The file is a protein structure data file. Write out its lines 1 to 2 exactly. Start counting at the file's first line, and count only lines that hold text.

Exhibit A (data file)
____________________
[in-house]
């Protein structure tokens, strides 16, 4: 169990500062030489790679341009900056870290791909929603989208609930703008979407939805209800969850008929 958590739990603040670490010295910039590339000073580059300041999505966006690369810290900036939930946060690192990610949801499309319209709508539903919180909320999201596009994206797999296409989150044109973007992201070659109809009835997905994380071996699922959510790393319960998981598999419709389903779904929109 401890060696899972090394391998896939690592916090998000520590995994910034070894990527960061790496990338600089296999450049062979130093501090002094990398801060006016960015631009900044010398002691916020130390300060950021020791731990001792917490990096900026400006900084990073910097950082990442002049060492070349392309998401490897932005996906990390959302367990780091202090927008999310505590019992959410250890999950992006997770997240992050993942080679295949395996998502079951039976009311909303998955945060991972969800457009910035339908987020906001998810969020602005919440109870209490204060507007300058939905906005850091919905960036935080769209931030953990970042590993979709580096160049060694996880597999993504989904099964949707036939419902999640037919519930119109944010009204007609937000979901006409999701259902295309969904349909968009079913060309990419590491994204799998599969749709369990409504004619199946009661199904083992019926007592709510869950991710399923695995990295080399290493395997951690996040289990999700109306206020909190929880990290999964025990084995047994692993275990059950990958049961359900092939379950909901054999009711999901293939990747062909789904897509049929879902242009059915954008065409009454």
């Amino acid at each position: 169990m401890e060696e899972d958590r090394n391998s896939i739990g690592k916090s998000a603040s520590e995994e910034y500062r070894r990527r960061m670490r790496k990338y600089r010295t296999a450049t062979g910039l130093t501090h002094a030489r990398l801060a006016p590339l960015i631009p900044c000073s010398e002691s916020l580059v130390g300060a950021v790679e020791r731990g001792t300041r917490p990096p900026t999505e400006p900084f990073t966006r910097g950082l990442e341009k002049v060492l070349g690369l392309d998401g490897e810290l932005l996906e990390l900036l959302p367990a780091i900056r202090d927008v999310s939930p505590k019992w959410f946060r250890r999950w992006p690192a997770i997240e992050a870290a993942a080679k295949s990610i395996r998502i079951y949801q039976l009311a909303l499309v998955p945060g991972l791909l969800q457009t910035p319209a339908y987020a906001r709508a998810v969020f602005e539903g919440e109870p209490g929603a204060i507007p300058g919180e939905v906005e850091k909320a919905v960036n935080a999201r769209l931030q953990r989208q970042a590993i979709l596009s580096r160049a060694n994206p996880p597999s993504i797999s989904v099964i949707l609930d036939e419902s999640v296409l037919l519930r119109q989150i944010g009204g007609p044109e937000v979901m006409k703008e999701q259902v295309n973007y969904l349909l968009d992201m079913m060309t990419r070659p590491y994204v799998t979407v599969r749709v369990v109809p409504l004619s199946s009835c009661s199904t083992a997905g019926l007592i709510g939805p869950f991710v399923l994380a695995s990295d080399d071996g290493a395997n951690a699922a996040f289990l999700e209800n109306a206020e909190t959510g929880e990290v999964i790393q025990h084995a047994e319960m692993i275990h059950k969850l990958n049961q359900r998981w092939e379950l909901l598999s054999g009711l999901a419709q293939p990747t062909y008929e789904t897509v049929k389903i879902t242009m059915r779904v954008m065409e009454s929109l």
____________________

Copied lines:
[in-house]
């Protein structure tokens, strides 16, 4: 169990500062030489790679341009900056870290791909929603989208609930703008979407939805209800969850008929 958590739990603040670490010295910039590339000073580059300041999505966006690369810290900036939930946060690192990610949801499309319209709508539903919180909320999201596009994206797999296409989150044109973007992201070659109809009835997905994380071996699922959510790393319960998981598999419709389903779904929109 401890060696899972090394391998896939690592916090998000520590995994910034070894990527960061790496990338600089296999450049062979130093501090002094990398801060006016960015631009900044010398002691916020130390300060950021020791731990001792917490990096900026400006900084990073910097950082990442002049060492070349392309998401490897932005996906990390959302367990780091202090927008999310505590019992959410250890999950992006997770997240992050993942080679295949395996998502079951039976009311909303998955945060991972969800457009910035339908987020906001998810969020602005919440109870209490204060507007300058939905906005850091919905960036935080769209931030953990970042590993979709580096160049060694996880597999993504989904099964949707036939419902999640037919519930119109944010009204007609937000979901006409999701259902295309969904349909968009079913060309990419590491994204799998599969749709369990409504004619199946009661199904083992019926007592709510869950991710399923695995990295080399290493395997951690996040289990999700109306206020909190929880990290999964025990084995047994692993275990059950990958049961359900092939379950909901054999009711999901293939990747062909789904897509049929879902242009059915954008065409009454």